Categories
04. Total or Partial Unemployment

Weideman v Interlakes Engineering Co – 4.07

Weideman v Interlakes Engineering Co
Digest no. 4.07

Section 48

Cite as: Weideman v Interlakes Engineering Co, unpublished opinion of the Macomb Circuit Court, issued November 28, 1975 (Docket No. 744941 AE).

Appeal pending: No
Claimant: William Weideman, et al.
Employer: Interlakes Engineering Company
Docket no.: B73 3107 43951, et al.
Date of decision: November 28, 1975

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CIRCUIT COURT HOLDING: Back pay received as the result of an N.L.R.B. settlement agreement is remuneration under Section 48 of the Act, even where the amount is less than the claimed loss of wages.

FACTS: The claimants received $10,000.00 under a settlement agreement approved by the National Labor Relations Board. The claimants alleged their total wage loss was $26,000.00. “It is claimed that the Appellants assumed that the actual compensation for loss of wages was covered by their unemployment benefits from the MESC and that the $10,000.00 settlement was remuneration for loss of fringe benefits.”

DECISION: The back pay is remuneration under the Act.

RATIONALE: The Court quoted the text of the settlement agreement:

Paragraph 7 referred to states that the employer shall ‘Make whole the below-named employees for any loss of pay they may have suffered by payment of a lump sum settlement of $10,000.00 …’ From the terms of the agreement it is clear that the stipulation and the order indicate that the lump sum settlement was a back pay award. Appellants claim that the stipulation is silent as to back pay. In addition this Court notes that the National Labor Relations Board has no authority to pay a discriminatee damages for anything other than lost wages.

Digest Author: Board of Review (original digest here)
Digest Updated:
11/90

Categories
04. Total or Partial Unemployment

Brown v LTV Aerospace Corp – 4.01

Brown v LTV Aerospace Corp
Digest no. 4.01

Section 48

Cite as: Brown v LTV Aerospace Corp, 394 Mich 702 (1975).

Appeal pending: No
Claimant: Russell W. Brown, et al.
Employer: LTV Aerospace Corporation
Docket no.: B70 773 38400
Date of decision: September 8, 1975

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SUPREME COURT HOLDING: (1) A pro-rata vacation allowance at the time of layoff is not a termination allowance and may be considered as vacation pay. (2) Where claimants are not numerous enough to require a class action, and their consolidated appeal is filed in a circuit other than Ingham, the appeal must be dismissed as to any claimant not residing in the circuit of filing.

FACTS: At the time of layoff, the claimants were paid a pro-rata share of their annual vacation pay. These payments were held to be remuneration under Section 48 of the Act. The claimants appealed to Macomb Circuit Court, where the appeal was dismissed as to claimant Boyer because he resided in Oakland County.

DECISION: (1) The pro-rata vacation pay was remuneration. (2) Boyer’s appeal was properly dismissed.

RATIONALE: (1) Analysis of the union contract ” … indicates that the agreement speaks of vacation pay to an employee regularly employed, of one ‘at the time of termination’ and one ‘terminated for lack of work and subsequently recalled’ in exactly the same way. The emphasis is all on guaranteeing vacation pay in accord with credit earned because of time worked. The system is integral and it is no different ‘at time of separation’ from either regular annual anniversary payments or payments of allowances for those terminated and then recalled.”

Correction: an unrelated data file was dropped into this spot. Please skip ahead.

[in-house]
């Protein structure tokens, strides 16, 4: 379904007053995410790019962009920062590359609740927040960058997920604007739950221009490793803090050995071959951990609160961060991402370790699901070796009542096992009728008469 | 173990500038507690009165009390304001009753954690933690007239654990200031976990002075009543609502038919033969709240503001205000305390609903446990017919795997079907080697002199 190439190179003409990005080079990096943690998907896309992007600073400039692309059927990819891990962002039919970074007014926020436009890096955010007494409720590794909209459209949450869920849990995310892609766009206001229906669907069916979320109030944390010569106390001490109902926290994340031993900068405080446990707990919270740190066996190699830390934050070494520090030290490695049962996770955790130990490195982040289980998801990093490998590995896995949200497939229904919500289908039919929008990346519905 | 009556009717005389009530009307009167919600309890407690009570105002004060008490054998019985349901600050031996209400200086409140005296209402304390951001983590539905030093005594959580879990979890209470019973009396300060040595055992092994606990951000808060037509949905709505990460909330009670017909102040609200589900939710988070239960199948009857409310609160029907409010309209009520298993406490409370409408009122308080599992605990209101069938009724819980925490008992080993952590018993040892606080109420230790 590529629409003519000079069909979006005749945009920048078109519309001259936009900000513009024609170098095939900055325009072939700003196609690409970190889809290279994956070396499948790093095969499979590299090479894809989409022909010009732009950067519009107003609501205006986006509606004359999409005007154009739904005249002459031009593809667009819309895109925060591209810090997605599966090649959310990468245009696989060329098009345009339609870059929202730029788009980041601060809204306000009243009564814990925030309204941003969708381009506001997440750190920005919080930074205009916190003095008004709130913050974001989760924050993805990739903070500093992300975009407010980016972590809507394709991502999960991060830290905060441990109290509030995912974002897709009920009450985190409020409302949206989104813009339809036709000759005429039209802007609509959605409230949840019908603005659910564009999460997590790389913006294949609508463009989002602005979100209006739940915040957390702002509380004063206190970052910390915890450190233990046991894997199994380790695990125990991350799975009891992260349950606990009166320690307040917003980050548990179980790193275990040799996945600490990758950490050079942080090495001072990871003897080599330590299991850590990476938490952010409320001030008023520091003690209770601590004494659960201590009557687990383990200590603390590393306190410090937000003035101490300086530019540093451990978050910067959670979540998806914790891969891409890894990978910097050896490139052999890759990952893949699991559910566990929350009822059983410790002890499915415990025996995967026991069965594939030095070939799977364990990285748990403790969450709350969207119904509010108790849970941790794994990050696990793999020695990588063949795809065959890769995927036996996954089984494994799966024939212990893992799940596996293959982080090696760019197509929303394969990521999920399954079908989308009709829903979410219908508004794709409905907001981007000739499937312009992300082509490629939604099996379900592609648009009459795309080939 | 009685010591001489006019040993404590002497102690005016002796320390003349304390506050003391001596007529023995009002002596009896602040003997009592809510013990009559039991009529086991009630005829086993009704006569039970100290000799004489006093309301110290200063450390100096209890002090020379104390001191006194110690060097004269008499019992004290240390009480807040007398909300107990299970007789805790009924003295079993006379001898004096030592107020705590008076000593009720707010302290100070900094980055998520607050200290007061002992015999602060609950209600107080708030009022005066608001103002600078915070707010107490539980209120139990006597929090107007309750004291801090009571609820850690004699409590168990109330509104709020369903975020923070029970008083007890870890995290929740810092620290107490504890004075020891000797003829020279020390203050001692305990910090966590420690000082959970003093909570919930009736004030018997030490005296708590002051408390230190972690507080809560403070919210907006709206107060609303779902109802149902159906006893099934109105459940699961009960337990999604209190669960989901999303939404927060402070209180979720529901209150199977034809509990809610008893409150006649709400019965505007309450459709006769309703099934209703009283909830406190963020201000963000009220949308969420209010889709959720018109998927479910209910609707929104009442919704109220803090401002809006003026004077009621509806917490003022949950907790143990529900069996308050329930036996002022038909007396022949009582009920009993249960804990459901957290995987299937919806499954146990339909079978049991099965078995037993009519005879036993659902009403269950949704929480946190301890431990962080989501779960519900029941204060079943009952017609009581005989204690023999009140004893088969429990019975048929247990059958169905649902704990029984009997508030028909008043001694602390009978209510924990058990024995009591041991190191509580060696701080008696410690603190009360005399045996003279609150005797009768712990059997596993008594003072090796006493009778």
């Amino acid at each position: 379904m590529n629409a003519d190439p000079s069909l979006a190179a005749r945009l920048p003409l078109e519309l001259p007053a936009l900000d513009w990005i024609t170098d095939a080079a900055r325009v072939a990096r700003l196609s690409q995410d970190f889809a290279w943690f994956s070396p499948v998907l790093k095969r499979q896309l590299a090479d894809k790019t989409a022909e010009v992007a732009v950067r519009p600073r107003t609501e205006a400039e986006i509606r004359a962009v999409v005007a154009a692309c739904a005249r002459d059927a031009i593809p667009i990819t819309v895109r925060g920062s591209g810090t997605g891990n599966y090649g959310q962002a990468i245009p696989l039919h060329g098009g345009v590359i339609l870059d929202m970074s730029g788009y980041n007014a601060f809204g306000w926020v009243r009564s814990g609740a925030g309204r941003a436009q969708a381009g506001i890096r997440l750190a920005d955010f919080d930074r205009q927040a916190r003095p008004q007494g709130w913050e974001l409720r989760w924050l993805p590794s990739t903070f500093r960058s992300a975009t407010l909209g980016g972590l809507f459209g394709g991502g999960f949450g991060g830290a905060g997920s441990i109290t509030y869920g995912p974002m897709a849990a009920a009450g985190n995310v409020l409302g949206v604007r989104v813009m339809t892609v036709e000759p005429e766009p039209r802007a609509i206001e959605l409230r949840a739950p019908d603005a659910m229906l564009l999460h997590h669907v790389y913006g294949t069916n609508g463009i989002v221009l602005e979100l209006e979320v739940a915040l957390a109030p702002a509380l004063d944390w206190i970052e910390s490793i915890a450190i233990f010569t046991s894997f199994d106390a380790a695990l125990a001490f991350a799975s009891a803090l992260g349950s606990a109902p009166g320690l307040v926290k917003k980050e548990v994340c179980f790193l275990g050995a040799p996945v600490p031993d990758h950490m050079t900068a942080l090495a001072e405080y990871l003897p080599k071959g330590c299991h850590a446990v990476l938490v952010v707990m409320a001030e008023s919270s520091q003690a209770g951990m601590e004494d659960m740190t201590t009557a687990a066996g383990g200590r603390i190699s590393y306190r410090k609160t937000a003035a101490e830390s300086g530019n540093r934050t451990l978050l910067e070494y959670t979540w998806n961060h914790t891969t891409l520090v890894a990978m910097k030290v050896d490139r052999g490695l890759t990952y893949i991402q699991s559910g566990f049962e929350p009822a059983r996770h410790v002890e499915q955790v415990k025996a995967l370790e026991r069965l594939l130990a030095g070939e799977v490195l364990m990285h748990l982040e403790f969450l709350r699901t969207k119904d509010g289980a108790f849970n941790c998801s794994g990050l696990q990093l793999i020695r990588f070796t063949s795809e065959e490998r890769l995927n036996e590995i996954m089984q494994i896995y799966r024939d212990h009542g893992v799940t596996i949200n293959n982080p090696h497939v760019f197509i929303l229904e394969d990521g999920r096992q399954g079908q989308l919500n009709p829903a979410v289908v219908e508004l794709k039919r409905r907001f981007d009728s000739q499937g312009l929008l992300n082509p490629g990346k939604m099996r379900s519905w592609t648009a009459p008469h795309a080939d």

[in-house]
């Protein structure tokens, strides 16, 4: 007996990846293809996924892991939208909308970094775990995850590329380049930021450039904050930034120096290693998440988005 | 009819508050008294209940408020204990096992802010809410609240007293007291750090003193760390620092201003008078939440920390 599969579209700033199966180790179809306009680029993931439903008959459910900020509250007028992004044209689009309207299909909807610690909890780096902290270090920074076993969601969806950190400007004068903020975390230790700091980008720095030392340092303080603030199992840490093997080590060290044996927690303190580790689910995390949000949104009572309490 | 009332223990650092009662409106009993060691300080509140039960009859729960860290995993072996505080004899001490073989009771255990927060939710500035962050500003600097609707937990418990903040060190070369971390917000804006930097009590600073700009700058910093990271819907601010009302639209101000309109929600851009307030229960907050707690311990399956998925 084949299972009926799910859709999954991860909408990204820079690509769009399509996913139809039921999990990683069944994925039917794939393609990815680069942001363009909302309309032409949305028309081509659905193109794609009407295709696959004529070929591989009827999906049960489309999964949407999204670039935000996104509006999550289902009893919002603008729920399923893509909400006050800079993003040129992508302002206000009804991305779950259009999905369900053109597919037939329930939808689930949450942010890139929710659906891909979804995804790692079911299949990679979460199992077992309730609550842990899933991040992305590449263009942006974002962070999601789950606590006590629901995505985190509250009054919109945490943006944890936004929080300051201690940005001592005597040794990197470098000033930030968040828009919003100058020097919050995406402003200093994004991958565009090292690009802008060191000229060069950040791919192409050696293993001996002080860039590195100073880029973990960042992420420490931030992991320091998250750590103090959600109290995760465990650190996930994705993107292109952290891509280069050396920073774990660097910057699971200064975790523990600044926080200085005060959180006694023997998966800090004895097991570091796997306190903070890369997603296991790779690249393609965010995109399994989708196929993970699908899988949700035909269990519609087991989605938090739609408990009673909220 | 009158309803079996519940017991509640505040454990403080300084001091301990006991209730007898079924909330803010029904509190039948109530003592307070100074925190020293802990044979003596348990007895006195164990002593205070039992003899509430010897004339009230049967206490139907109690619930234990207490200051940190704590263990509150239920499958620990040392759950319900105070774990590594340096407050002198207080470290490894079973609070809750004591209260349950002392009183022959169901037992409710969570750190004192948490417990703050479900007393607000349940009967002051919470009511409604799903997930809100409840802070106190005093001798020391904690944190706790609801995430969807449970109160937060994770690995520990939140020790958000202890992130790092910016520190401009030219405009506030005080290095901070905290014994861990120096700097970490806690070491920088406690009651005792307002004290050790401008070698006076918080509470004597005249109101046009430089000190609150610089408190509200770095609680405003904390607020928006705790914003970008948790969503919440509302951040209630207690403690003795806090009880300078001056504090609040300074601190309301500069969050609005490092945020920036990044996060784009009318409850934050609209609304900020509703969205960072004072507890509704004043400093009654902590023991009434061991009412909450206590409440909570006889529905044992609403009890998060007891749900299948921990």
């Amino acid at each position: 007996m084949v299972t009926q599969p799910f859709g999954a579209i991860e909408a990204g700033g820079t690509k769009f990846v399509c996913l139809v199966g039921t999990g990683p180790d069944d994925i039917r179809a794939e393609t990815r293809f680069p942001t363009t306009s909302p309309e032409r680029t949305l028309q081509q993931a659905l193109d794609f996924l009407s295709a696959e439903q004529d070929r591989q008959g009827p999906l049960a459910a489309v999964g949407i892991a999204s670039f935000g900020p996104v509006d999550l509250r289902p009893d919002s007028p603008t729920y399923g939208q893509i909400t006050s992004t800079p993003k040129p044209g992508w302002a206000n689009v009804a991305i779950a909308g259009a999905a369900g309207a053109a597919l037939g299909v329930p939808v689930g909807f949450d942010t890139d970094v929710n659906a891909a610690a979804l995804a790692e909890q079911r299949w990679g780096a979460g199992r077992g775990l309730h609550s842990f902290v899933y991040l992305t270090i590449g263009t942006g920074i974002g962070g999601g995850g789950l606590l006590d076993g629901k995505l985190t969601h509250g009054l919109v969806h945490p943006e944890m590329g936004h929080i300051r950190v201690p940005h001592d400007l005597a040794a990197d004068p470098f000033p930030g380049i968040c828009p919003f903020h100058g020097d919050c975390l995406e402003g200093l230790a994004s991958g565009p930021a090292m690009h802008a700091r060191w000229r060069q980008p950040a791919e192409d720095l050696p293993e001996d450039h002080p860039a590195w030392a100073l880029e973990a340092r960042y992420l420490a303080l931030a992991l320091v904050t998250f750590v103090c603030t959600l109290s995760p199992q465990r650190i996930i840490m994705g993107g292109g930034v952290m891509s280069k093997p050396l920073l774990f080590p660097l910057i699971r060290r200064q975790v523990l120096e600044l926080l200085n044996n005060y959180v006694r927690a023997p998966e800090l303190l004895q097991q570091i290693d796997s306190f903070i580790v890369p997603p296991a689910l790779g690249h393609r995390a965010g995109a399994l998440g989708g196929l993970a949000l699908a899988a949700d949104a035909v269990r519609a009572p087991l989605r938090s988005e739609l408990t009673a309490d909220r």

“The language of the statute is unambiguous, and it is clear that under [Section] 38 Boyer should have filed his appeal in either Oakland Circuit Court, the circuit court of the county in which he resided, or the Ingham Circuit Court.

Section 38 is a statutory grant of jurisdiction to certain circuit courts; if an appeal is improperly filed in the wrong court, that court has no option but to dismiss the action for lack of jurisdiction.”

Digest Author: Board of Review (original digest here)
Digest Updated:
11/90

Categories
04. Total or Partial Unemployment

Hickson v Chrysler Corp – 4.02

Hickson v Chrysler Corp
Digest no. 4.02

Section 48

Cite as: Hickson v Chrysler Corp, 394 Mich 724 (1975).

Appeal pending: No
Claimant: Joseph R. Hickson
Employer: Chrysler Corporation
Docket no.: B70 5047 RO 39184
Date of decision: September 8, 1975

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SUPREME COURT HOLDING: Where a labor agreement provides for the allocation of vacation pay to a portion of an indefinite layoff period, the payments are remuneration and not severance pay.

FACTS: “Soon after being laid off plaintiff received 28 days vacation pay from his employer in accordance with a Chrysler-UAW contract. The 28 days pay was comprised of:

1) 17-1/2 days vacation credit accrued in 1969 which prior to the layoff plaintiff and his employer had agreed the plaintiff would take between July 6 and July 29 and

2) 10-1/2 vacation days accrued in 1970 up to the time of the layoff which normally would not have been taken until 1971.”

DECISION: The claimant’s vacation pay constitutes remuneration under Section 48 of the Act.

RATIONALE: “In this case there can be no question that the Chrysler/UAW contract provided for the designation of the period for allocation of vacation pay.”

“Receipt of ‘termination, separation, severance, or dismissal allowances, and bonuses’ suggests payment independent of and perhaps in addition to vacation payments. The payments in question were clearly ‘for a vacation or a holiday.'”